Our baby is due this summer. I'm concerned how to prepare our pets for the arrival.
I have a 4-year-old cat who has been our little princess since we got her at 8 weeks old. She is spoiled absolutely rotten and is used to getting attention when she wants it. We also have a 150-pound Malamute/Wolf mix who is an absolute sweetheart but is incredibly hyper.
I am afraid of the dog crushing the baby and I am afraid of the cat having fits of jealousy. What should I do for them?
Thank you for posting. Your cat will most likely be interested in all the new baby gear. The car seat is a great kitty recliner by most cat standards and a co sleeper is just so cozy.
Put these pieces of equipment up well in advance and put down tin foil or plastic carpet protectors feet side up in the areas you do not want your cat to hang out. Most cats respond well to this. It is best to do this prior to the arrival of baby.
Cats really do fairly well at their own pace. Do not bring your cat to the baby but rather allow your cat to observe and choose to come over when they are ready. I also like to reinforce cats with toys, catnip or other treat for desirable behaviors such as sniffing and moving away. Be mindful of used items that may come from a cat home. This can invite problems with urination and marking for your cat.
As for your dog, you have time to prepare. It is really important to prepare ahead as much as possible. Know your dog's sensitivities and how they respond to different sounds, actions, etc.
For example if your dog is very sensitive to crying then you will want to practice what you will want him to do BEFORE baby arrives. The more your dog knows what you expect and want the better for all of you.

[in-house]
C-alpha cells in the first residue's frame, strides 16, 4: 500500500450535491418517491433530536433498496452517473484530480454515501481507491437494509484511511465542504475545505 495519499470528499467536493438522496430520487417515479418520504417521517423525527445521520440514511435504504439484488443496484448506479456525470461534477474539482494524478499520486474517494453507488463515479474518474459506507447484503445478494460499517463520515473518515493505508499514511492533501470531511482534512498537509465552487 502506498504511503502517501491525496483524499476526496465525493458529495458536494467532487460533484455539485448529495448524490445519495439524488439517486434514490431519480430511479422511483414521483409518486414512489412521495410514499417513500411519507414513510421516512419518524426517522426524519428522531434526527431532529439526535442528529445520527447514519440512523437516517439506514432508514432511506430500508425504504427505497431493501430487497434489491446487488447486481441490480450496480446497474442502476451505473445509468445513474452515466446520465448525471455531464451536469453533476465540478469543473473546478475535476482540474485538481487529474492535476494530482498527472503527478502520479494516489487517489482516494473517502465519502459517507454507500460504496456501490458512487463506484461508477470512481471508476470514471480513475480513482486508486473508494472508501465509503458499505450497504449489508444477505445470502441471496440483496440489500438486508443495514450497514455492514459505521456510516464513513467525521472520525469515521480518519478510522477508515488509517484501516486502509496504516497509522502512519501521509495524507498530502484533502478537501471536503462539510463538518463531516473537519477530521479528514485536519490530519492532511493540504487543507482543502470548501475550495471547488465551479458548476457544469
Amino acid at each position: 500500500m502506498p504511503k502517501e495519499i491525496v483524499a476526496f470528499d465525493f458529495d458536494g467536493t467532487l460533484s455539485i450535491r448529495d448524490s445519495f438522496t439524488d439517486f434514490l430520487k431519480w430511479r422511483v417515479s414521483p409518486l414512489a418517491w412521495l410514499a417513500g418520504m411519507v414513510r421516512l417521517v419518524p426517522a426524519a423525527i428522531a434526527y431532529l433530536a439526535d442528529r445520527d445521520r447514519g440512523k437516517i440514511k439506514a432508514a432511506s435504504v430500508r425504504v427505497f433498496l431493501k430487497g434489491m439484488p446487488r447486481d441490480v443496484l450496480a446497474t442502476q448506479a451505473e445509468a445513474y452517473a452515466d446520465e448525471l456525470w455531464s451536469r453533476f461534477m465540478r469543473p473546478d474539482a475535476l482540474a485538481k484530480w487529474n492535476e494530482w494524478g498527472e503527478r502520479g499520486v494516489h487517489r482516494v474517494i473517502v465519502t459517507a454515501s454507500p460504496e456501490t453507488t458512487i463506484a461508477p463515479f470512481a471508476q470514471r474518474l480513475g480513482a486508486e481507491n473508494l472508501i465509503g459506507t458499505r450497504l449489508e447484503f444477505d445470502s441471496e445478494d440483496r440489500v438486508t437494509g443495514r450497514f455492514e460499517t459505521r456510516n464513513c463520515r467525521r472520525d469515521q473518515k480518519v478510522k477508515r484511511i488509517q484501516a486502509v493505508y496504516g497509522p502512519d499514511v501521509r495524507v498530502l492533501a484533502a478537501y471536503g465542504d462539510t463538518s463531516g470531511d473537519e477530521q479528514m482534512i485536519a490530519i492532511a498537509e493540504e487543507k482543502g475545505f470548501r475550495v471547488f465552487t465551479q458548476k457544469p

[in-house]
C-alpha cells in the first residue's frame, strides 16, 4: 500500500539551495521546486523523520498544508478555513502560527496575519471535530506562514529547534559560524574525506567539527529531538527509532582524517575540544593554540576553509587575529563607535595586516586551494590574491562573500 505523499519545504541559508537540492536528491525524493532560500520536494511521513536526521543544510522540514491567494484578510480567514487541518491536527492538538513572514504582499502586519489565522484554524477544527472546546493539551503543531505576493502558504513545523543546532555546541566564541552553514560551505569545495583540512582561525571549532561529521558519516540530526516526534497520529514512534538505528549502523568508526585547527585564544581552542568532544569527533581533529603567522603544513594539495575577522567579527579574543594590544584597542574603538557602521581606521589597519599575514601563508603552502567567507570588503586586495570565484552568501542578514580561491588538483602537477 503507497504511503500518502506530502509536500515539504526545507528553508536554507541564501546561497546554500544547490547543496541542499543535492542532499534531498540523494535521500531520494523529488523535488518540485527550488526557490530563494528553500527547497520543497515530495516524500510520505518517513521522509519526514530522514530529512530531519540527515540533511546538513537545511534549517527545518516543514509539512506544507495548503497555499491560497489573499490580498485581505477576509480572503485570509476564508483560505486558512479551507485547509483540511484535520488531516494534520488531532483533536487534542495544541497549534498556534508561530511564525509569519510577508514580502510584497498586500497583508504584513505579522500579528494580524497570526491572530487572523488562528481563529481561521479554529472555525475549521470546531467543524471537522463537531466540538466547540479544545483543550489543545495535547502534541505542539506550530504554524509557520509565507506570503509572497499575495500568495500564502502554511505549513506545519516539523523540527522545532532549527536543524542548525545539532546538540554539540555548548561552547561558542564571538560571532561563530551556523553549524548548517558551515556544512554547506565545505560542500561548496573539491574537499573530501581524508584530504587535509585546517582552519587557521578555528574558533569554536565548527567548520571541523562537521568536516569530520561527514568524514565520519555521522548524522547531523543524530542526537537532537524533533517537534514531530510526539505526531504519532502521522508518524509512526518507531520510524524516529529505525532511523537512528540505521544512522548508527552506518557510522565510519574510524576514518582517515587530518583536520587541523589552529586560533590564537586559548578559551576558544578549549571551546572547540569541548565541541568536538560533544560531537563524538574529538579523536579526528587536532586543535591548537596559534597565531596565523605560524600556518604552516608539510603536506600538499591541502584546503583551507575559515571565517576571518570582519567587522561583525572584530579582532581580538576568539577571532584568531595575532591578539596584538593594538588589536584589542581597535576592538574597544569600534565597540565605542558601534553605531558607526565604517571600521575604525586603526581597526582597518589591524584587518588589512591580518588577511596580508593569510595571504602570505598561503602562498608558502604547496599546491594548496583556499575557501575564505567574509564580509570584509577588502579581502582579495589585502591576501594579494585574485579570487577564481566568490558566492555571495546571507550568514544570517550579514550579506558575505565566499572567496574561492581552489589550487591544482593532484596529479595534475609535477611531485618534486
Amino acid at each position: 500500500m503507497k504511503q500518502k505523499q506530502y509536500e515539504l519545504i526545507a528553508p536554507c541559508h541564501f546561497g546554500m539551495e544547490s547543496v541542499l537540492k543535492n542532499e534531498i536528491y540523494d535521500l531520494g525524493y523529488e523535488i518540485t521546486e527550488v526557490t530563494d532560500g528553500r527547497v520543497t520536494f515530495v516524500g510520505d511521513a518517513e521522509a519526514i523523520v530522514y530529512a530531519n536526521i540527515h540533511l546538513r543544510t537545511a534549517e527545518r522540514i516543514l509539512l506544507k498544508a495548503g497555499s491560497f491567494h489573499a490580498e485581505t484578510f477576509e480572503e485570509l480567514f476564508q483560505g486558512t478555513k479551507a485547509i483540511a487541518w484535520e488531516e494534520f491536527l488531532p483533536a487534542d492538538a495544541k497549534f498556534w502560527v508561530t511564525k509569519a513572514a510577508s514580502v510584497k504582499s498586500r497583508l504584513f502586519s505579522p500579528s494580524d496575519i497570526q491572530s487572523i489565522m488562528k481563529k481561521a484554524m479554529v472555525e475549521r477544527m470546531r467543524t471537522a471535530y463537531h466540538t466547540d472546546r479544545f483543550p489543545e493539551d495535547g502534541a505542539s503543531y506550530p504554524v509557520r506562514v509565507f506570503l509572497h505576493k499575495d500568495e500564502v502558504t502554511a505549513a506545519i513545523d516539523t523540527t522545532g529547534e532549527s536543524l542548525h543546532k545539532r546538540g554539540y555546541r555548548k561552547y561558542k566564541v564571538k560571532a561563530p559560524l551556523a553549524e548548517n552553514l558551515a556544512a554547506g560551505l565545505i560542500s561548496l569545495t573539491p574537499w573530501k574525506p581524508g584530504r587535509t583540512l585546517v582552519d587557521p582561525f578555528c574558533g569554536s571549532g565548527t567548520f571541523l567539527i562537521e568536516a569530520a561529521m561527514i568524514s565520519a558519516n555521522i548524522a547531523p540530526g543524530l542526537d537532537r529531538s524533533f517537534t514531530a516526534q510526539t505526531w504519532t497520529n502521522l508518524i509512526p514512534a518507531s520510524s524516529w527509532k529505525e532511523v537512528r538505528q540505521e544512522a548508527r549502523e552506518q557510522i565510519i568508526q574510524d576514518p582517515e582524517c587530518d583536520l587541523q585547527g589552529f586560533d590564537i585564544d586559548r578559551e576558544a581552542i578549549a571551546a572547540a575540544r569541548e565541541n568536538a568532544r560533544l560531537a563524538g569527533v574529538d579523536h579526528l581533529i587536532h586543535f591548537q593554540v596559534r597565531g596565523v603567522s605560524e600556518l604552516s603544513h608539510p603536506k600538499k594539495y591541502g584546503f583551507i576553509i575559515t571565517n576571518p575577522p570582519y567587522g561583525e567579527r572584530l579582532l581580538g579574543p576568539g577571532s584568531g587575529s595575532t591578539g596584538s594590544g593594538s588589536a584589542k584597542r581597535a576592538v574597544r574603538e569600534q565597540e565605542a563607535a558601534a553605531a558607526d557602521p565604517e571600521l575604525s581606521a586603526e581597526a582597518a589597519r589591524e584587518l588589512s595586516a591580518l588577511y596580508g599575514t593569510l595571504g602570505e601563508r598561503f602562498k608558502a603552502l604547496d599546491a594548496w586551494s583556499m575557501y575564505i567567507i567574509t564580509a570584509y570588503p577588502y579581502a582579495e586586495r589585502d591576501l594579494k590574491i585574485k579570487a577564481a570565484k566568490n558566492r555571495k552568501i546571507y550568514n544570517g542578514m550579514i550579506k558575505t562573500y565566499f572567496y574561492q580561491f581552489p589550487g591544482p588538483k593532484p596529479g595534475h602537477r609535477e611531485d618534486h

You will find things go much smoother if you do the following three things:
I encourage you to look into the Dogs ∓ Storks DVD as well as the book, Living with Kids and Dogs by Colleen Pelar.
You mentioned you were concerned about your dog crushing your baby. Your dog should never have this opportunity if you are supervising and keeping an appropriate boundary between baby and dog. We all love to see photos of babies and dogs cuddling close BUT the truth is that this is not safe.
When you have an animal in your home you must always know that they are capable of harming just because they communicate differently and they behave differently. AWAKE ADULT SUPERVISION is the most important thing parents must keep in mind when they bring a baby into a dog's house.
The baby is not familiar and your dog is a dog. Plan ahead about safety with your spouse and anyone caring for baby. Sort out where the dog will be when...you go to the bathroom, answer the door, take a shower, etc. Thinking this through and planning ahead will make things much smoother for all of you!
Thank you for posting.
Jennifer Shryock, creator of Dogs & Storks™ DVD and national program, is a stay-at-home Mother of four and a certified dog behavior consultant, specializing in safe Kid and K9 interaction. Believing the relationship between dogs and their family is precious, Jennifer created her business, Family Paws to offer opportunities to families to enhance their relationship with their dog/s. Jennifer uses only positive dog and kid friendly techniques that anyone can perform in their own home. Jennifer's combination of passion and experience as a parent, special education teacher and certified dog behavior consultant allows her to connect and support families in a unique way.
Jennifer is certified through the International association of animal behavior consultants, and maintains professional membership with Association of pet dog trainers. Jennifer is also the U.S. rep for Doggone safe, a non profit organization dedicated to dog safety. Jennifer has been featured in such publications as the Wall Street Journal and Dog fancy as well as been a popular guest various radio programs.
Jennifer and family share their home with 4 rescued dogs. Carin mal/shep mix, Bailey, siberian husky, Duke, German shepherd, Windsor, pit bull and 5 cats.